Can I file for a service-related disability if I was dishonorably discharged?
No. A dishonorable discharge is a bar to entitlement to benefits. If you need to have the character of your discharge upgraded, you will need to contact an attorney who handles issues involving military law and/or the Department of Defense. The scope of our representation is limited to claims for VA disability compensation.
Can you help me file a claim?
Yes. We assist veterans in filing new claims free of charge and without any obligation. We will prepare the claim application and submit the information necessary for VA to make a decision. If benefits are granted and no appeal is necessary, there is no charge for our services.
How much will I receive if I am awarded VA disability compensation?
The amount of compensation that veterans receive for conditions which have been determined to be service-connected depends upon the specific rating criteria created by the Secretary of Veterans Affairs and the veteran’s symptoms. Each year, VA determines the amount of disability compensation that a veteran can receive depending upon their overall disability rating. This amount is adjusted each year in response to Federal cost of living figures. A separate rating is assigned for each condition that VA finds to be service-connected. Where a veteran has been granted benefits for multiple conditions with different ratings, the ratings are combined in a manner that represents the veteran’s overall disability picture. This means that where a veteran has been granted multiple disability ratings, the ratings are not added together, but are combined with each other to achieve an overall disability rating that cannot exceed 100 percent. A veteran’s combined disability rating will never be more than 100 percent.
Is service-connected disability compensation taxable?
No. The income you receive from service-connected compensation is not subject to income tax. However, non-service connected pension may be subject to taxes, depending upon the veteran’s personal financial situation.
How do I become a client?
Anyone who is interested in our services will need to complete our online Intake Questionnaire or contact our office to request that one be mailed to them. Our toll free number is 888-511-9675. Once we have reviewed your questionnaire, we will contact you by telephone to discuss your situation and to determine whether we think we can assist you and what steps need to be taken in order to begin the evaluation process. If we believe that we might be able to assist you, we will enter our representation and request a copy of your VA claims folder. However, full acceptance of a case is contingent upon our ability to conduct a thorough review of your claims folder, at which time the veteran will be notified in writing that his or her case is being formally accepted.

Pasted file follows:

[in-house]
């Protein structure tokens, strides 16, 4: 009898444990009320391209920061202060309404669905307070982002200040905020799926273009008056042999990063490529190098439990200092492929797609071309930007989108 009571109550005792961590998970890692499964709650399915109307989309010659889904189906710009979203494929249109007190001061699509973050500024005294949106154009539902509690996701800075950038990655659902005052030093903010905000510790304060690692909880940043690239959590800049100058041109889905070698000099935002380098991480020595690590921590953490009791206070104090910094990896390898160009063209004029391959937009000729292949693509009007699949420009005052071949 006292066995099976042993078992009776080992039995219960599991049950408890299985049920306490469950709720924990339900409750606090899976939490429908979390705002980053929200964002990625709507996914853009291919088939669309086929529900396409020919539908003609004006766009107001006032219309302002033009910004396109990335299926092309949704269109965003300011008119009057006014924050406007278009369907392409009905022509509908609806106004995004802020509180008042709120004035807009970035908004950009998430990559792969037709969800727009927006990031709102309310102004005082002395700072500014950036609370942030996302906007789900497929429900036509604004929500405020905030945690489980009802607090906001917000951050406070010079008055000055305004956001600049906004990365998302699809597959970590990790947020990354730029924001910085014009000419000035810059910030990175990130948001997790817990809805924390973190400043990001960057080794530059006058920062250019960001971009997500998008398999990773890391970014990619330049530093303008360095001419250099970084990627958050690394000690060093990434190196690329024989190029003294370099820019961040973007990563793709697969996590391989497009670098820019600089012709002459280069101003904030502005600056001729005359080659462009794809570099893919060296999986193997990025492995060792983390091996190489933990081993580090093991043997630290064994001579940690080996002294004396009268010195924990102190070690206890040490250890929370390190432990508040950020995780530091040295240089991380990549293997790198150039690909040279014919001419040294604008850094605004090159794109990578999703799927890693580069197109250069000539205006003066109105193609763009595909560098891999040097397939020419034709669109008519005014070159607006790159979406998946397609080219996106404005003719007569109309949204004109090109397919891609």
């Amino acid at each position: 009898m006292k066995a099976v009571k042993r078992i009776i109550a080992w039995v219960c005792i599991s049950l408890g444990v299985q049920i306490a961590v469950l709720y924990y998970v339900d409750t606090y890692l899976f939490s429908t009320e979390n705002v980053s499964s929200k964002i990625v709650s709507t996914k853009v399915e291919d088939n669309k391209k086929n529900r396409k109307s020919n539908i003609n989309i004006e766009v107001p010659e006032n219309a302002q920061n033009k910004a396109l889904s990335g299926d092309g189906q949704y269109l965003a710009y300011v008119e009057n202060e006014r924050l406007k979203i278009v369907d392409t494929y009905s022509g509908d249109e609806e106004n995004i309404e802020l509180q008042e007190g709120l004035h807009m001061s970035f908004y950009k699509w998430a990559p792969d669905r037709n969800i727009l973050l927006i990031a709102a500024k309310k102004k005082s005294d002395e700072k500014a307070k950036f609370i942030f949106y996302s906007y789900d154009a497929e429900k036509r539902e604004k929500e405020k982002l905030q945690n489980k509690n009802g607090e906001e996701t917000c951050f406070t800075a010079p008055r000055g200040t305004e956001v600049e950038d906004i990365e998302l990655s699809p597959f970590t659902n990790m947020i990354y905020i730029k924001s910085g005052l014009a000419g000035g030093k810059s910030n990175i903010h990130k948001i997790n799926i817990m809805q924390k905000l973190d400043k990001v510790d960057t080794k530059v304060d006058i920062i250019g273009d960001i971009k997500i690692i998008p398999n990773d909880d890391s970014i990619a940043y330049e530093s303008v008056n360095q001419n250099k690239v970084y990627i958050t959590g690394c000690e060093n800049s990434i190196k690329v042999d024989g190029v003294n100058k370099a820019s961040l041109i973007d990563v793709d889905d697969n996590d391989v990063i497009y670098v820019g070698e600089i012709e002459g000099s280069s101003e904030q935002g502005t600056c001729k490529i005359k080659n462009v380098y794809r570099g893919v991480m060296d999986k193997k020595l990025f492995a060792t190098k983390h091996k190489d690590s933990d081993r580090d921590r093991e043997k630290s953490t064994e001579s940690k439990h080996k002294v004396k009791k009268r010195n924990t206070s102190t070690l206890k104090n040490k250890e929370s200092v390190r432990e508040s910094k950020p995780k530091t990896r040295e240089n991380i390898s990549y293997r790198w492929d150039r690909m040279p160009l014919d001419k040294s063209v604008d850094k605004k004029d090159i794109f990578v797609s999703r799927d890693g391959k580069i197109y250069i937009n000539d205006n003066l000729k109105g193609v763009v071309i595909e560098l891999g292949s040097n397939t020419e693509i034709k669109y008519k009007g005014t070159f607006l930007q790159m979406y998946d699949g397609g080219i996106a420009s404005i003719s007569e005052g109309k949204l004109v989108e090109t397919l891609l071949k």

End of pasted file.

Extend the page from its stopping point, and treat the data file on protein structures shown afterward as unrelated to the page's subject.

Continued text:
How does ABS get paid?
All of our fee agreements are contingent upon our ability to obtain a favorable decision on your behalf following an appeal. No attorney can charge a fee for representation prior to the filing of a Notice of Disagreement. Even though we may ask you to sign a fee agreement before an appeal has been filed, you will not owe any attorney fees unless you are awarded benefits as a result of the appeal. If an award of retroactive benefits (back pay) is granted following an appeal, our contracts provide that we will be entitled to receive up to 30 percent of the lump sum paid to the veteran by VA. If we are not successful on appeal, or if no back pay is awarded, our services are free.
For those cases that must be appealed to the CAVC, veterans are eligible to have their attorney fees paid by the government under the Equal Access to Justice Act (EAJA). If we obtain a favorable decision from the CAVC, we apply for payment of our fees with the CAVC. If our application is granted, VA pays our attorney fees on your behalf.